In recent months, as cryptocurrency prices have skyrocketed, hackers have also gravitated to the field in search of quick profit. These attacks include targeted phishing...
, <a href="https://www.cryptocoinsnews.com/hackers-seize-32-million-in-parity-wallet-breach">Solidity contract hacks</a>, <a href="https://www.coindesk.com/7-million-ico-hack-results-coindash-refund-offer/">website hacks</a>, and more. </p>
<p>One of the more sophisticated <a href="https://www.forbes.com/sites/laurashin/2016/12/20/hackers-have-stolen-millions-of-dollars-in-bitcoin-using-only-phone-numbers/">methods</a> includes calling a Telecom operator and porting the victim’s phone number to the hacker’s account, then using the phone number to access online accounts. Hackers have been using this technique to steal large amounts of cryptocurrencies from Coinbase accounts, which in turn has been criticized of not offering enough security options to users.</p>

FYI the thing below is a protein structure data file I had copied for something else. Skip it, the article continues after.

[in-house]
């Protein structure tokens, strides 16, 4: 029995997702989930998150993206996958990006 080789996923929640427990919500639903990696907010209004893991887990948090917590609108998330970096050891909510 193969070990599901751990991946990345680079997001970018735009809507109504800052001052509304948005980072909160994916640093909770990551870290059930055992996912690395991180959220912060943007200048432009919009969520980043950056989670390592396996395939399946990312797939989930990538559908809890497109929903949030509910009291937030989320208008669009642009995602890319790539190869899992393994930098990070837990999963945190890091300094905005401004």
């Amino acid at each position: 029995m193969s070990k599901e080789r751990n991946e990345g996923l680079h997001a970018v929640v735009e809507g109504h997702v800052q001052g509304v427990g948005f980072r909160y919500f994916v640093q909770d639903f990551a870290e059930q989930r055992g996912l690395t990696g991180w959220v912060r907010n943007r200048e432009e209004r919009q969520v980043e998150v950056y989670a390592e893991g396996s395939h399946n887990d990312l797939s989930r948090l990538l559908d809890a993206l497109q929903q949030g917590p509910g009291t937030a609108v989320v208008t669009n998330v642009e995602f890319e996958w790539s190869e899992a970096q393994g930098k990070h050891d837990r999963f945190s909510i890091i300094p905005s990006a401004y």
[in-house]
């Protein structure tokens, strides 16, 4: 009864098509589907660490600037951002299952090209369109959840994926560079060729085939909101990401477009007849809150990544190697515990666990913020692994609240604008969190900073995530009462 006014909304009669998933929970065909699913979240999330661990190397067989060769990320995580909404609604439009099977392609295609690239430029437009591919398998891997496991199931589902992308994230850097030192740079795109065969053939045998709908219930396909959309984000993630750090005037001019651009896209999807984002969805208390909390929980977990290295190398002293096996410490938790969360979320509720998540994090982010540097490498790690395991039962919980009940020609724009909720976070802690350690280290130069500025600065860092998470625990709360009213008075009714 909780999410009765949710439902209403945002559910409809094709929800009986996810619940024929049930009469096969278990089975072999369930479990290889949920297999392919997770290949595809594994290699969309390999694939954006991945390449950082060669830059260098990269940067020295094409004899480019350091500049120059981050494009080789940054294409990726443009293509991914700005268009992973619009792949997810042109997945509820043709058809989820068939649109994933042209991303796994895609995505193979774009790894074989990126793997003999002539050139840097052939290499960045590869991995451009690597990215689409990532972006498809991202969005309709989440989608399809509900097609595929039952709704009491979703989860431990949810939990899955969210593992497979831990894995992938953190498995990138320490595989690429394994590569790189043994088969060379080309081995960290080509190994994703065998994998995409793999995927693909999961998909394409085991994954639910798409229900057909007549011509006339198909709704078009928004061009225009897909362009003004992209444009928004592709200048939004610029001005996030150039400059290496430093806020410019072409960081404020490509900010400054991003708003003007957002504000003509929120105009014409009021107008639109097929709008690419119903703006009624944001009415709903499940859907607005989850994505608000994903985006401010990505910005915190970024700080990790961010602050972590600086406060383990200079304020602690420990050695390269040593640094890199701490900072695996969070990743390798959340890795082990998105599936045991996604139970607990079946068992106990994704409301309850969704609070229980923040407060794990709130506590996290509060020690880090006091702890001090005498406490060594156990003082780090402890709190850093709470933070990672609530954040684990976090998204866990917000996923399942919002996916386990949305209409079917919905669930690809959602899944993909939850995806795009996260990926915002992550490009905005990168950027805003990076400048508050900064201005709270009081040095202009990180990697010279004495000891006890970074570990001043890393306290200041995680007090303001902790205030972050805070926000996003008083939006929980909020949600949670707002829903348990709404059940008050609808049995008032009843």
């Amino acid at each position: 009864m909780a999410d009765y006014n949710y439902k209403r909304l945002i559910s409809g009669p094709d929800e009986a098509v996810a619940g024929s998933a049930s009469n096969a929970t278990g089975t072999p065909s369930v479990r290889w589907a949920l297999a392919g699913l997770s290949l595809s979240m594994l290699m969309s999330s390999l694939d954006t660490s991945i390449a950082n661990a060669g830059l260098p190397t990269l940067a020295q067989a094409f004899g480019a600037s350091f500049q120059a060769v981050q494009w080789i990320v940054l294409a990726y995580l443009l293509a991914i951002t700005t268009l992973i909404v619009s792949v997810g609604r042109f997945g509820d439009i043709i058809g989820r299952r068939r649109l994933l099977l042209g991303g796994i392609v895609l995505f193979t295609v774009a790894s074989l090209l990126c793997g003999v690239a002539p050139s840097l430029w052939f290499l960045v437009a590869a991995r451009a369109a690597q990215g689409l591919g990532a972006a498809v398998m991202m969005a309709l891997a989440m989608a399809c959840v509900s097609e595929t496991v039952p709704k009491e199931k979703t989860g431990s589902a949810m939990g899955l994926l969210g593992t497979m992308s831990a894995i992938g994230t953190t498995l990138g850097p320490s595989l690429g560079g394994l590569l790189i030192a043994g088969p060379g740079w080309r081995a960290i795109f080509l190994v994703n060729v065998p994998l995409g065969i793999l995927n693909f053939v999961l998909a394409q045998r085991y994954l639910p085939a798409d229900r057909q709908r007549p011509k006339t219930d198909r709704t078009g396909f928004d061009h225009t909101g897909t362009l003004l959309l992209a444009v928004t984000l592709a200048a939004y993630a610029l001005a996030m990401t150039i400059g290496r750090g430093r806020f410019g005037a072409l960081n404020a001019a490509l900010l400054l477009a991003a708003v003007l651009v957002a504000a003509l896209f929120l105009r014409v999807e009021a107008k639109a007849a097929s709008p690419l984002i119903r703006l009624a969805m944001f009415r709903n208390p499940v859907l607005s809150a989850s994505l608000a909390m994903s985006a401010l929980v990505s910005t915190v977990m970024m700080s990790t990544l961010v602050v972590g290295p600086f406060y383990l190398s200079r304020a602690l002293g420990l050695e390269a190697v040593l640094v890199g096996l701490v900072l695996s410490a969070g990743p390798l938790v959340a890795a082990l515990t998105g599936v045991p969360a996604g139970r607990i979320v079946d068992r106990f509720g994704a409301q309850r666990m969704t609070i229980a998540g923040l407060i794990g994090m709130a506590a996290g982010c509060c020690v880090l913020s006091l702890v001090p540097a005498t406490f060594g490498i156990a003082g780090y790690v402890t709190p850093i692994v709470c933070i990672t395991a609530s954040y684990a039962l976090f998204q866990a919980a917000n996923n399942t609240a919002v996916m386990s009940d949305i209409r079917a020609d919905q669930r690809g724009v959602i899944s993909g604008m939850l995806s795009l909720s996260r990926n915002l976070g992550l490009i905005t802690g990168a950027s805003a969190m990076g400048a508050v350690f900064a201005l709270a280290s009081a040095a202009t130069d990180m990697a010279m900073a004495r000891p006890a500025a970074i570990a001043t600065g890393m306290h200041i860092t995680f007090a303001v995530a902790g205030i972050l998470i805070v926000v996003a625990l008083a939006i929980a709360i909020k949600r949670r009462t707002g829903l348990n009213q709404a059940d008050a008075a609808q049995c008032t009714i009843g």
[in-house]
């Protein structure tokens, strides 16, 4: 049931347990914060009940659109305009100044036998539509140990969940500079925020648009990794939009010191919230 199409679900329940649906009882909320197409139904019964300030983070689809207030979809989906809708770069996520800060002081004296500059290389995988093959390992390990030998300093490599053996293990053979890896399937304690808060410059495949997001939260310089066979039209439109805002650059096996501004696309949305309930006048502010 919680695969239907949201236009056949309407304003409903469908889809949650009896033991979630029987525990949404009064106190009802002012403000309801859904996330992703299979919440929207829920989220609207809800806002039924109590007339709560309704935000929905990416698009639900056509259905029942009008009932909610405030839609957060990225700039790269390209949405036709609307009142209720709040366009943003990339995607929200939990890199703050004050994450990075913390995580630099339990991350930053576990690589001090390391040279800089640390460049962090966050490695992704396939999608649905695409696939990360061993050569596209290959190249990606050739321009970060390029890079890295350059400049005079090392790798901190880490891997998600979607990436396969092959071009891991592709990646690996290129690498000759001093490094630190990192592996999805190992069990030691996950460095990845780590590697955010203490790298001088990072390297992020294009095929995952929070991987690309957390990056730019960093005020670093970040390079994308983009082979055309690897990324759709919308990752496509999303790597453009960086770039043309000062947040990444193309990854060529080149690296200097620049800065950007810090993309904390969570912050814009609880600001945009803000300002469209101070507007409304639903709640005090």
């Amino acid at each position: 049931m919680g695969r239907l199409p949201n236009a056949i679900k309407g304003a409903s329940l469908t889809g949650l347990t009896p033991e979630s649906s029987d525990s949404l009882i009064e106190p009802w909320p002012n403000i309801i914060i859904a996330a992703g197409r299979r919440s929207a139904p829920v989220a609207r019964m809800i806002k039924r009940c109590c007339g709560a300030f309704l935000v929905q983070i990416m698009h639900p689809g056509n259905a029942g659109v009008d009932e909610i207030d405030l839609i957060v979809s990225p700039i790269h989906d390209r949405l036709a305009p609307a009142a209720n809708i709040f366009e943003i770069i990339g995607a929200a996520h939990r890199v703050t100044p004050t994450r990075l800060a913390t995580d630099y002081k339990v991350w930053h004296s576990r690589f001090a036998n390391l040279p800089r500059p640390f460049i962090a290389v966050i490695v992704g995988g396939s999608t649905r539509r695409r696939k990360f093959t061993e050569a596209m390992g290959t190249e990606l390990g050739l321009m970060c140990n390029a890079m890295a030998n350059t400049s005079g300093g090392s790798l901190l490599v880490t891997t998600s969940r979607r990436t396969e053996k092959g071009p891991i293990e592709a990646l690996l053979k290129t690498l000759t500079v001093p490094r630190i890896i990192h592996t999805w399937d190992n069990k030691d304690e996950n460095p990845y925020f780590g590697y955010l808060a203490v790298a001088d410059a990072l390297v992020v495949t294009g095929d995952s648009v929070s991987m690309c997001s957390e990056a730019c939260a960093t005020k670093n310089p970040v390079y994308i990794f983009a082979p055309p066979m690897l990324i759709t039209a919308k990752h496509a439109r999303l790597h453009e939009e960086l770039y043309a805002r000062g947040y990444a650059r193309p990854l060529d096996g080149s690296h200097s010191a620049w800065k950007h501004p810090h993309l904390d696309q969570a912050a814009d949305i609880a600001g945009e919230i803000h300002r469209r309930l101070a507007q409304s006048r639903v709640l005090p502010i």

<p>In the past weeks news of high-profile attacks were rare, but now seem to be returning. Jessica Ver Steeg, CEO of Cannabis ICO Paragon, <a href="https://twitter.com/jessversteeg">announced</a> yesterday that she was attacked by hackers and lost control of her personal Gmail account, later to regain control of it with Google’s assistance. It seems Paragon funds are safe but crypto hackers are getting ever savvier, meaning the use of real (app, non-SMS) two-factor authentication is becoming crucial.</p>